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Crawford Williamson Long Edit Profile

Pharmacist , physician , Surgeon

Crawford Williamson Long was an American physician.

Background

Crawford Long was born in Danielsville, Ga. , on March 1, 1815.

Education

At the age of 14 he entered Franklin College in Athens (later the University of Georgia), graduating in 1835. In 1836 he served as principal of an academy in Danielsville while studying medicine with a doctor in a nearby town. In 1836 Long entered the Medical Department of Transylvania College at Lexington, Ky. , and in 1838 he transferred to the University of Pennsylvania Medical School, from which he received his medical degree in 1839. He then went to New York, where he studied surgery for 18 months.

Career

In 1841 he established a practice in Jefferson, Ga. On March 30, 1842, Long used ether as an anesthetic during the removal of a tumor from the neck of James M. Venable. His use of ether came from observations made at "ether frolics. " Ether, in limited quantity, produces exhilaration rather than unconsciousness, and the inhalation of ether for this effect was common. Long participated in many ether parties and often noticed that participants received bumps and bruises but experienced no pain. After his success with ether in the surgery on Venable, Long used it whenever possible; but for reasons that are not clear, he made no effort to make his discovery public until 1848, when he announced it to the Medical College of Georgia in Augusta. By then, however, nitrous oxide as an anesthetic had been introduced by Horace Wells, and ether anesthesia had been publicly demonstrated by William Morton and Charles T. Jackson of Boston. Although Long is historically credited with the first use of ether, his delay in announcing his discovery lessened recognition for him and robbed him of a primary position in the discovery of modern anesthesia. In 1849 Long published a claim to the discovery of ether in the Southern Medical and Surgical Journal entitled "An Account of the First Use of Sulphuric Ether by Inhalation as an Anesthetic in Surgical Operations, " and this claim became part of a long and bitter contest over priority of discovery. In 1851 Long moved to Athens, Ga. , where he built a thriving practice and spent the rest of his life. During the Civil War he enlisted in the Georgia infantry. After the war he was appointed surgeon to the military post in Athens. He died on July 16, 1878.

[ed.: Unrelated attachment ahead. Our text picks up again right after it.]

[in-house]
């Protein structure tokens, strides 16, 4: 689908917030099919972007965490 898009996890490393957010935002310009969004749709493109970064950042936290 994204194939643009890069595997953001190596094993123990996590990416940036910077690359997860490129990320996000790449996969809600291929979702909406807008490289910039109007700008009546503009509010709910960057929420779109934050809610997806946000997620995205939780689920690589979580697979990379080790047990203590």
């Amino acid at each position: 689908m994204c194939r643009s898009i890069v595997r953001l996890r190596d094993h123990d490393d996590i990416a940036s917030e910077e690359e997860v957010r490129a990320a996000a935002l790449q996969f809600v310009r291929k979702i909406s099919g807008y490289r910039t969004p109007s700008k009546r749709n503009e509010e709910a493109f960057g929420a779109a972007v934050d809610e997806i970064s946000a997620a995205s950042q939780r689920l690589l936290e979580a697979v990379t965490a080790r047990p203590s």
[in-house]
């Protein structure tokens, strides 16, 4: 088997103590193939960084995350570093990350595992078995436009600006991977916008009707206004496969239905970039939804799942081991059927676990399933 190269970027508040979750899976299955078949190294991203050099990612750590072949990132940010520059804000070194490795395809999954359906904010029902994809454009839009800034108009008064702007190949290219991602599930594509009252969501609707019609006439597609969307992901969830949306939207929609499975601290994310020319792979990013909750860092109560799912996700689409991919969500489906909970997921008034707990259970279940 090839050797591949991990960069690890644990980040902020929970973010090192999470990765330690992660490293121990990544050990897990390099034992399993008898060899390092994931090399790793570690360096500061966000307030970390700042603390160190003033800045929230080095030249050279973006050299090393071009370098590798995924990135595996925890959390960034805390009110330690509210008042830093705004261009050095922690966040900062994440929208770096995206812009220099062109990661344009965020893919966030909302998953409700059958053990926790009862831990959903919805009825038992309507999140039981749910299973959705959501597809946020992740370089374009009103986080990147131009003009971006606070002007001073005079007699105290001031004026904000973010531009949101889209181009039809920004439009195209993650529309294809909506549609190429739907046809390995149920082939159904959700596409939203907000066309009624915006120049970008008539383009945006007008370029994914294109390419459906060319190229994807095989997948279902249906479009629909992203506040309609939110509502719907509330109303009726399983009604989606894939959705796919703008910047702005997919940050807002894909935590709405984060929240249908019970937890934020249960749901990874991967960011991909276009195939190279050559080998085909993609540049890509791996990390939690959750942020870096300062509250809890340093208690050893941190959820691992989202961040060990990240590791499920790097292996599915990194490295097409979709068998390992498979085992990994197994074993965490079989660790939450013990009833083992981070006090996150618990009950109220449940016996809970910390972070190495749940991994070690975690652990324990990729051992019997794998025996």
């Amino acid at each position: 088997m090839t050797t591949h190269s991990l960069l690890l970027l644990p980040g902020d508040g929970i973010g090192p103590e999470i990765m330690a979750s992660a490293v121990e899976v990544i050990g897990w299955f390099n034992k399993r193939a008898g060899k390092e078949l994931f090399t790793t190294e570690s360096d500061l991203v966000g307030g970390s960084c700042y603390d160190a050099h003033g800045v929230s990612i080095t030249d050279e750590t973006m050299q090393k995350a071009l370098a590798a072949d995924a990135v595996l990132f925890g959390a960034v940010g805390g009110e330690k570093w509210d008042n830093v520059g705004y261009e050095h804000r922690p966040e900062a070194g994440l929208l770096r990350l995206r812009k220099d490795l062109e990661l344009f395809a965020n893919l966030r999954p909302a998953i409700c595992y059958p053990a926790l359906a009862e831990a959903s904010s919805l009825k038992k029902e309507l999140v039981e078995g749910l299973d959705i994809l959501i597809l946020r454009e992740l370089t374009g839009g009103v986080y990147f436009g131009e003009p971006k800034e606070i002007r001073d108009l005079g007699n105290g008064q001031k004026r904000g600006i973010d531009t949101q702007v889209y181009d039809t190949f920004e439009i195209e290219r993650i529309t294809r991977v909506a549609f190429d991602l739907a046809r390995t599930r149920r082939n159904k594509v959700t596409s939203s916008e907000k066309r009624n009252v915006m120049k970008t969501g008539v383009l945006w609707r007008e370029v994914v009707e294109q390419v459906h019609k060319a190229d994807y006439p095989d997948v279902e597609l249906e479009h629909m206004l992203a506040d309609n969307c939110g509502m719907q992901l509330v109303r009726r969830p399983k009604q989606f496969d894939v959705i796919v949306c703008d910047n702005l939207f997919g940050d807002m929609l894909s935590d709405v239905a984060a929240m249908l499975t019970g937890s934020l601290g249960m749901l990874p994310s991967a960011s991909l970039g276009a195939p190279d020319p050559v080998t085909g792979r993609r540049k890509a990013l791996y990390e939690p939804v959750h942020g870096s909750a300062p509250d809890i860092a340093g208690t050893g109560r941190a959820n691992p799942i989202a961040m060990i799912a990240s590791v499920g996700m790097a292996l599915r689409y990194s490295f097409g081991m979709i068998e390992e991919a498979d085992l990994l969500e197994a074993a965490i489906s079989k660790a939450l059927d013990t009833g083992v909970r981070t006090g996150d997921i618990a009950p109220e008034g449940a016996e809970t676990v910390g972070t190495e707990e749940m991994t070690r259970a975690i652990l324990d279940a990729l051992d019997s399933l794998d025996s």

Achievements

  • Crawford Williamson Long is credited with the first use of ether as an anesthetic in a surgical procedure. In 1879, the National Eclectic Medical Association declared that Long was the official discoverer of anesthesia. "Doctors Day" is celebrated on March 30 every year to commemorate Long's contributions. The University of Pennsylvania memorialized Crawford W. Long in Philadelphia, Pennsylvania, April 1912, with a bulletin and bronze medallion. On August 14, 1920, the Georgia state legislature proposed a constitutional amendment to create a new county from the western portions of Liberty County, to be named after Long. The amendment creating Long County was ratified on November 2, 1920. The county seat is Ludowici. The Emory-University-operated Crawford W. Long Hospital in downtown Atlanta, Georgia was named in his honor in 1931 and retained that name for 78 years. In 2009 the hospital was renamed "Emory University Hospital Midtown". References to Crawford W. Long Memorial Hospital are retained on exterior monuments. Long was honored in the "Famous American Series" of postage stamps in 1940, and in 1978 with a postcard. The Crawford W. Long Museum in downtown Jefferson, Georgia has been in operation since 1957. A monument in honor of Dr. Crawford W. Long was unveiled at Jefferson, Ga. April 21, 1910. A statue of Crawford Long stands in the crypt of the United States Capitol as one of the two designated monuments to represent the state of Georgia in the National Statuary Hall Collection (the other is his college roommate, Alexander Stephens). Crawford Long Middle School, in Atlanta, Georgia, was also named in his honor. Long's childhood home was added to the National Register of Historic Places (National Register of Historic Places listings in Madison County, Georgia) on December 6, 1977. It is located on Crawford W. Long St. in Danielsville, Georgia.

Connections

In the summer of 1842 he married Mary Caroline Swain.

father:
James Long

mother:
Elizabeth Long (Ware)

1789 - 1851

wife:
Mary Caroline Swain

son:
Frances Long Taylor

1866 -1946